Classical: The Bayonet Attack
Our first game in this update is Lenic, L - Jankovic, A, 15th TCh-CRO 2006.
In the diagram position White introduced an interesting novelty, 23.b5, and soon won a pawn. Although the realization of the full point wasn't easy, one should look for improvements on 23...Qe5?!, more specifically 23...Kh7 makes sense. I hope this game will bring some interest back to the line with 12.Bf3.
The game Goloschapov, A - Bologan, V, 22nd ECU Club Cup 2006, saw a different line in this popular variation:
This position arose from the rare 14...Nh5 line which was tested by Bologan against Shirov back in 2000. Goloschapov tried to improve upon Shirov's play with 17.g3 instead of 17.Bb2, but it seems that Black never experienced any problems, and after the inaccurate 29.Rh3 Black took the initiative and eventually won the game. Bologan's idea of ...Nf4-h5-f6-d7 proves to be playable. Probably White's only way to fight for the advantage is to prepare f4. See Shirov, A - Bologan, V, Tallinn 2000, in the notes.
Bacrot - Radjabov, KO Cap d'Agde 2006, was a serious test of Radjabov's line with 14...c5.
The players already reached this position earlier this year, but that game only continued two more moves. This time Bacrot struck first with the novelty 19.Kd1 and obtained a position with a minimal advantage. After numerous attempts to break through the following position arose:
Here Bacrot decided to take a chance and played 75.Nbxc5!?, Radjabov defended precisely and the game would have been drawn if not for 88.Qxh4, which allowed Black to take the initiative, and he later converted his advantage into a win. A tough game, which doesn't answer the question of how to break Radjabov's fortress. Further tests are necessary.
The game Kasimdzhanov, R - Bologan, V, 10th Corsica Masters KO 2006, featured a rare line with 11.0-0, which in fact transposes to the 7.0-0 Nc6 8.Be3 line, although I still believe it's more important for the Gligoric system.
The most important position arose after 16.Ne4, above. Here instead of 16...Nxg3?! Black could unblock the e-pawn by means of 16...Nf6 and gain compensation for the sacrificed pawn. In the game White obtained some advantage, though it wasn't easy to retain it. Both players committed a number of mistakes, but White was the last to err and missed a win in a simple rook endgame. This game proves that 11.0-0 deserves further tests, though I believe Black should be able to equalize with precise play.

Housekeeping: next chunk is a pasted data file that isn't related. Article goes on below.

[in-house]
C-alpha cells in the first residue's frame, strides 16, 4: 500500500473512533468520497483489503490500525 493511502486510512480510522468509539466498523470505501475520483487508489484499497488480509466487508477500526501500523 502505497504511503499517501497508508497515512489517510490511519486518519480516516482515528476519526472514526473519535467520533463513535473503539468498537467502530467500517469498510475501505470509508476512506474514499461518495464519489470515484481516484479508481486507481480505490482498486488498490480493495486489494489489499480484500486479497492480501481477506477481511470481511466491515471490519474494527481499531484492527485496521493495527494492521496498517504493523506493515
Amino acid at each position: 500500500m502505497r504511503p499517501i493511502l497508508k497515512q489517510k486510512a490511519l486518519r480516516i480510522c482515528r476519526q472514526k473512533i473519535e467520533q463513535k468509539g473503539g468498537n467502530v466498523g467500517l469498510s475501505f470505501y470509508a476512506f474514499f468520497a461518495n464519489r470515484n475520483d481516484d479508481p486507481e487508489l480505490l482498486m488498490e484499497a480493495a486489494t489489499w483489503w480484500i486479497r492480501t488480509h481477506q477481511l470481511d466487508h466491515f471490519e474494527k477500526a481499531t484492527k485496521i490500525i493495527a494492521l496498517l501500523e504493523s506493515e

The game Damljanovic, B - Nijboer, F, III Open Calvia 2006, featured the less popular line with 9.Bc1 instead of 9.Bh4.
This key position arose after 17...Rae8. Here White introduced the novelty 18.Bg5, with the idea of 19.Bh6, which worked out extremely well, though Black should be able to retain equality with 21...a6 instead of the over optimistic 21...g5. Soon White won a pawn and could have finished the game using a nice, but simple, tactical blow. Later, he still kept chances for a win, but an unbelievable mistake threw away first the advantage, and then the draw. Though the line doesn't promise White a clear advantage this game shows that Black has to be very precise to equalize.
The Orthodox with 7...Na6
The game Landa,K-McShane featured the topical 10.c5 line:
This is becoming more and more popular. In the diagram position Black has a number of options. This game featured 10...exd4, and then the first test of 11...Qxe4 at GM level. It seems that Black was unfamiliar with the nuances of this line and soon found himself in trouble. Despite a comedy of mistakes White won the game. Instead of McShane's 13th move, 13...Nc5 (which was first suggested on our forum by 'teyko' over a year ago) deserves serious attention.
The game Mikhalevski, V - Ready, J, GM Slugfest 2006, featured another way to fight this dangerous system. Black played 10...h6 11 Bh4 and only then 11...exd4. Then I introduced the novelty 12.Nxd4, instead of 12.Nd5, and soon the game reached the diagram position:
Here, instead of playing 14...g5 with a complicated position, Black blundered with 14...c6?, after which he couldn't recover. The line with 10.c5 leads to very complicated positions, which are not sufficiently explored. So let's hope for further fascinating games in this interesting line.
Finally the game Kozul, Z - Smirin, I featured the line with 8.Re1.
Here Kozul introduced a new plan with 16.Rb1, instead of 16.Be3, and obtained a slight edge by move 20. Suddenly Smirin sacrificed a pawn, missing White's defensive resources and found himself in a lost position. 20...Re7 or any other waiting move was necessary. Still the line with 16.Rb1 is interesting and deserves further tests.
Enjoy the issue and see you in December.